Is There a Hurricane Coming to Florida? Tropical Depression 27 to Become Tropical Storm Epsilon, Headed for Bermuda

The potentially 26th named storm of the 2020 Atlantic Hurricane Season is expected to become a hurricane by the end of the week with Bermuda likely bearing the brunt of it.

Tropical Depression 27 formed in the Atlantic on Monday morning and its wind speed is only about four miles per hour below the requirement for a tropical storm. Gradual strengthening is forecast to make it Tropical Storm Epsilon by tonight before reaching hurricane strength on Thursday.

Potentially the ninth hurricane of the 2020 season, it's expected to move close to Bermuda by the end of the week, according to the National Hurricane Center (NHC). As of Monday morning, the NHC hadn't issued any watches or warnings but they cautioned those with "interests" in Bermuda to continue monitoring the situation.

While Florida's had its share of storms this season, NHC's current forecasts don't show the current formation impacting the southeastern state.

Dennis Feltgen, a public affairs officer at the NHC, told Newsweek there was "no indication" the system will move to Florida. However, he noted it's possible that high surf and rip currents from the system could reach the United States' southeast coastline later in the week.

tropical storm epsilon depression 27 hurricane bermuda
Tropical Depression 27 is expected to become Tropical Storm Epsilon before turning into a hurricane, according to the National Hurricane Center. National Hurricane Center

Updated projections from the NHC in August estimated that there would be 19-25 named storms, including seven to 11 hurricanes. Tropical Storm Epsilon will be the 26th named storm of the season and of those storms, eight became hurricanes. The NHC also expected to see three to six major hurricanes—a category 3 or higher—and three have already happened.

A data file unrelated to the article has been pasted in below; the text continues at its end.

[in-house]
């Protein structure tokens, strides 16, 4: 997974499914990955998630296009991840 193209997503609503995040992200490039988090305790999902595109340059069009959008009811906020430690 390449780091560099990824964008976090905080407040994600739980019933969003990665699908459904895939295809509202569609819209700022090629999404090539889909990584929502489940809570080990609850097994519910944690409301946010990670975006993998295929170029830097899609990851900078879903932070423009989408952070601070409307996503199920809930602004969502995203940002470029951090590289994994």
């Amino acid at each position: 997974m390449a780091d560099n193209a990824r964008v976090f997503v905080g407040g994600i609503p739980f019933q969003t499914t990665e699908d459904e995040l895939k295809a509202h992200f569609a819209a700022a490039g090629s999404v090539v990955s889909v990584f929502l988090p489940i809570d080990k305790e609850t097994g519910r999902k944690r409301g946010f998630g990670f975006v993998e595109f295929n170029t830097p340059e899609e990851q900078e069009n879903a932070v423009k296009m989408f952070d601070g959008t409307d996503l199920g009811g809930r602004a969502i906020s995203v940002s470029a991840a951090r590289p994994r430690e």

"This is one of the most active seasonal forecasts that NOAA has produced in its 22-year history of hurricane outlooks. NOAA will continue to provide the best possible science and service to communities across the Nation for the remainder of hurricane season to ensure public readiness and safety," Secretary of Commerce Wilbur Ross said in August. "We encourage all Americans to do their part by getting prepared, remaining vigilant, and being ready to take action when necessary."

Complicating the "extremely" active hurricane season is the new coronavirus pandemic. As storms started hitting the United States, millions of people were still out of work and focused on keeping themselves and their families healthy. However, experts told Newsweek it was crucial that people not lose sight of the approaching hurricane season because it wouldn't be put on pause because another crisis was unfolding.

Now, experts are warning people to not allow the season's typical start and end dates to lull them into a false sense of security. Hurricane season runs from June through November, with the height of it typically occurring in September. But, Dan Kottlowski, lead hurricane expert at AccuWeather, warned history shows devastating storms can occur at any time.

"When did Hurricane Sandy occur? Late October. It wasn't a Category 5 hurricane but it was a huge storm that caused massive damage so we can still have a really bad storm into even late October," Kottlowski told Newsweek in September. "I want to remind people hurricane season continues through November 30 and you have to leave the door open for a late one."

The last time there were enough storms to warrant using the Greek alphabet to name them was in 2005. Fifteen years ago, Tropical Storm Zeta formed in December and Kottlowski said it's possible the same could happen this year. And, given the way the first nine months of the year have gone, he added "you've got to allow for the unusual to happen."

This article has been updated with comment from Dennis Feltgen.